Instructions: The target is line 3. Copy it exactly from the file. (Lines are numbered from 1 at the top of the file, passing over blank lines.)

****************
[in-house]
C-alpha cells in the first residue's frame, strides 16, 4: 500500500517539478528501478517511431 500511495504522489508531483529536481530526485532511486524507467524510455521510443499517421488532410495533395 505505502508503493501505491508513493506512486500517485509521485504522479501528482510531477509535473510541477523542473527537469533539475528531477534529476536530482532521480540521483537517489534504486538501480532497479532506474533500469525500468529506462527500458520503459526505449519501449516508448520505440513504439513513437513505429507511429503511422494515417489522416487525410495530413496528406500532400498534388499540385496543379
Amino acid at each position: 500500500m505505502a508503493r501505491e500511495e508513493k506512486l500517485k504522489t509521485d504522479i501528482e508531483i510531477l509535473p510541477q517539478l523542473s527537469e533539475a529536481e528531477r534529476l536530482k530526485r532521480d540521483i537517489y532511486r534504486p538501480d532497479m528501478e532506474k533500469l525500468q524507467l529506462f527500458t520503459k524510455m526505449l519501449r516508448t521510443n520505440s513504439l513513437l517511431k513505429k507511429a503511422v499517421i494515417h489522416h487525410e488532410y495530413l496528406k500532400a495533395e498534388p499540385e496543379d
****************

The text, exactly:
Amino acid at each position: 500500500m505505502a508503493r501505491e500511495e508513493k506512486l500517485k504522489t509521485d504522479i501528482e508531483i510531477l509535473p510541477q517539478l523542473s527537469e533539475a529536481e528531477r534529476l536530482k530526485r532521480d540521483i537517489y532511486r534504486p538501480d532497479m528501478e532506474k533500469l525500468q524507467l529506462f527500458t520503459k524510455m526505449l519501449r516508448t521510443n520505440s513504439l513513437l517511431k513505429k507511429a503511422v499517421i494515417h489522416h487525410e488532410y495530413l496528406k500532400a495533395e498534388p499540385e496543379d